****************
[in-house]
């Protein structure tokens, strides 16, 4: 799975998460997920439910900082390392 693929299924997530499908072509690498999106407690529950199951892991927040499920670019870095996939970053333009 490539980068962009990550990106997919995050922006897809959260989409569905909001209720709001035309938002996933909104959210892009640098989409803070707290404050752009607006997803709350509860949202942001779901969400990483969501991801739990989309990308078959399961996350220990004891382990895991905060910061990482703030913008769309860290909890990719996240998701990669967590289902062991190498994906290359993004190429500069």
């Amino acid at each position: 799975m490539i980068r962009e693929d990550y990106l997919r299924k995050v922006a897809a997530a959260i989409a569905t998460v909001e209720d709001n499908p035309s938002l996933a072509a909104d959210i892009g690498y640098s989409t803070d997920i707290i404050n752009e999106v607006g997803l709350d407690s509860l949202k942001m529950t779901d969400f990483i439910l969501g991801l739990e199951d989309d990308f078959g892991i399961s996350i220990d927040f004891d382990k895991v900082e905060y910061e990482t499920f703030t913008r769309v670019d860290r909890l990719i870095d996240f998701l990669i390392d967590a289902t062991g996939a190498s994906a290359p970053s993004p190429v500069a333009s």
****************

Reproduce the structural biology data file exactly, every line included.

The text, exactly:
[in-house]
């Protein structure tokens, strides 16, 4: 799975998460997920439910900082390392 693929299924997530499908072509690498999106407690529950199951892991927040499920670019870095996939970053333009 490539980068962009990550990106997919995050922006897809959260989409569905909001209720709001035309938002996933909104959210892009640098989409803070707290404050752009607006997803709350509860949202942001779901969400990483969501991801739990989309990308078959399961996350220990004891382990895991905060910061990482703030913008769309860290909890990719996240998701990669967590289902062991190498994906290359993004190429500069």
């Amino acid at each position: 799975m490539i980068r962009e693929d990550y990106l997919r299924k995050v922006a897809a997530a959260i989409a569905t998460v909001e209720d709001n499908p035309s938002l996933a072509a909104d959210i892009g690498y640098s989409t803070d997920i707290i404050n752009e999106v607006g997803l709350d407690s509860l949202k942001m529950t779901d969400f990483i439910l969501g991801l739990e199951d989309d990308f078959g892991i399961s996350i220990d927040f004891d382990k895991v900082e905060y910061e990482t499920f703030t913008r769309v670019d860290r909890l990719i870095d996240f998701l990669i390392d967590a289902t062991g996939a190498s994906a290359p970053s993004p190429v500069a333009s």